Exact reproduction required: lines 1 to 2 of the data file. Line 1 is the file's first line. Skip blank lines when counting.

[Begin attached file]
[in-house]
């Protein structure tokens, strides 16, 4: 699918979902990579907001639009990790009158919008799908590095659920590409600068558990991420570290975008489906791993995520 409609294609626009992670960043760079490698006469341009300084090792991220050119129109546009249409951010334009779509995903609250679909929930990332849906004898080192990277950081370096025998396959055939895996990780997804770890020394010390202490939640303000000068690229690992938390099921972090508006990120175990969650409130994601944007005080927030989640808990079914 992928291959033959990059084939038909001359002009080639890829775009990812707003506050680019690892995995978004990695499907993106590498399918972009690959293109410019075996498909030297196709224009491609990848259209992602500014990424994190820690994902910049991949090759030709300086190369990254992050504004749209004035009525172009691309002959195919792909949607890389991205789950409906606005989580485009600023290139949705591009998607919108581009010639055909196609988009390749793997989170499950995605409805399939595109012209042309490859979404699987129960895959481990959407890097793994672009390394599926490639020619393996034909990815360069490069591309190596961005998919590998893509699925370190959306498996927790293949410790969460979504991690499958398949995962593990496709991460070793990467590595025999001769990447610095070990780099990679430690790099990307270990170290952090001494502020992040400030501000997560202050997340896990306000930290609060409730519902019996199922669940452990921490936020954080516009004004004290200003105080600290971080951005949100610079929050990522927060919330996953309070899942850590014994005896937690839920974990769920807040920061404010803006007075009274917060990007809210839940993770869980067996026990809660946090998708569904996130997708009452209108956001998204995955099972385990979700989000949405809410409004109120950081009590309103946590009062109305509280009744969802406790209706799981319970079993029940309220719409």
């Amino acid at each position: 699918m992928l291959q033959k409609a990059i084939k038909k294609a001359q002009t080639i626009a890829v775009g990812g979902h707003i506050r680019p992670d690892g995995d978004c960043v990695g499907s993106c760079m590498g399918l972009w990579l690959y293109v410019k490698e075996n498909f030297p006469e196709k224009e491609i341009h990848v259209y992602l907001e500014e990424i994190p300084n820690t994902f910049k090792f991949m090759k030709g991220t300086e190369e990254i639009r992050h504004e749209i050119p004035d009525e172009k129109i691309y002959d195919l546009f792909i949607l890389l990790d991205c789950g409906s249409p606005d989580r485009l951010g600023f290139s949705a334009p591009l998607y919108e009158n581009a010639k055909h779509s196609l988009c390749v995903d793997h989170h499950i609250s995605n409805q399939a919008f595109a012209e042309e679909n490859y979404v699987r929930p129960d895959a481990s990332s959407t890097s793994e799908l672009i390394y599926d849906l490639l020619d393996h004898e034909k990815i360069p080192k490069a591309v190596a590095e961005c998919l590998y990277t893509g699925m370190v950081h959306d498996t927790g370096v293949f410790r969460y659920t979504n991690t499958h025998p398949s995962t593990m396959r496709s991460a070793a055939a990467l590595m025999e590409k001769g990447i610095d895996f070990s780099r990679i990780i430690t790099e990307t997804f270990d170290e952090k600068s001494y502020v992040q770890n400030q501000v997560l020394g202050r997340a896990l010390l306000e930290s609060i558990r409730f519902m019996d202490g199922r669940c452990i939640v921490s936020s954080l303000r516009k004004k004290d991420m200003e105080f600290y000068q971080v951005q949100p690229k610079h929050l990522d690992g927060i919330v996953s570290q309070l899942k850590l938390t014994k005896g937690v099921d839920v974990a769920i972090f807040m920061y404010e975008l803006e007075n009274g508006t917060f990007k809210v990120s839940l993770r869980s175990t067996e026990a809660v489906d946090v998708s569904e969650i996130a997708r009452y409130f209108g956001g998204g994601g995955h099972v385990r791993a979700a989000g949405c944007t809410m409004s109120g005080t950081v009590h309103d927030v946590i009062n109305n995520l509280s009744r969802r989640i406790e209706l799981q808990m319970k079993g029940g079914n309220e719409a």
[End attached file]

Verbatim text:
[in-house]
């Protein structure tokens, strides 16, 4: 699918979902990579907001639009990790009158919008799908590095659920590409600068558990991420570290975008489906791993995520 409609294609626009992670960043760079490698006469341009300084090792991220050119129109546009249409951010334009779509995903609250679909929930990332849906004898080192990277950081370096025998396959055939895996990780997804770890020394010390202490939640303000000068690229690992938390099921972090508006990120175990969650409130994601944007005080927030989640808990079914 992928291959033959990059084939038909001359002009080639890829775009990812707003506050680019690892995995978004990695499907993106590498399918972009690959293109410019075996498909030297196709224009491609990848259209992602500014990424994190820690994902910049991949090759030709300086190369990254992050504004749209004035009525172009691309002959195919792909949607890389991205789950409906606005989580485009600023290139949705591009998607919108581009010639055909196609988009390749793997989170499950995605409805399939595109012209042309490859979404699987129960895959481990959407890097793994672009390394599926490639020619393996034909990815360069490069591309190596961005998919590998893509699925370190959306498996927790293949410790969460979504991690499958398949995962593990496709991460070793990467590595025999001769990447610095070990780099990679430690790099990307270990170290952090001494502020992040400030501000997560202050997340896990306000930290609060409730519902019996199922669940452990921490936020954080516009004004004290200003105080600290971080951005949100610079929050990522927060919330996953309070899942850590014994005896937690839920974990769920807040920061404010803006007075009274917060990007809210839940993770869980067996026990809660946090998708569904996130997708009452209108956001998204995955099972385990979700989000949405809410409004109120950081009590309103946590009062109305509280009744969802406790209706799981319970079993029940309220719409």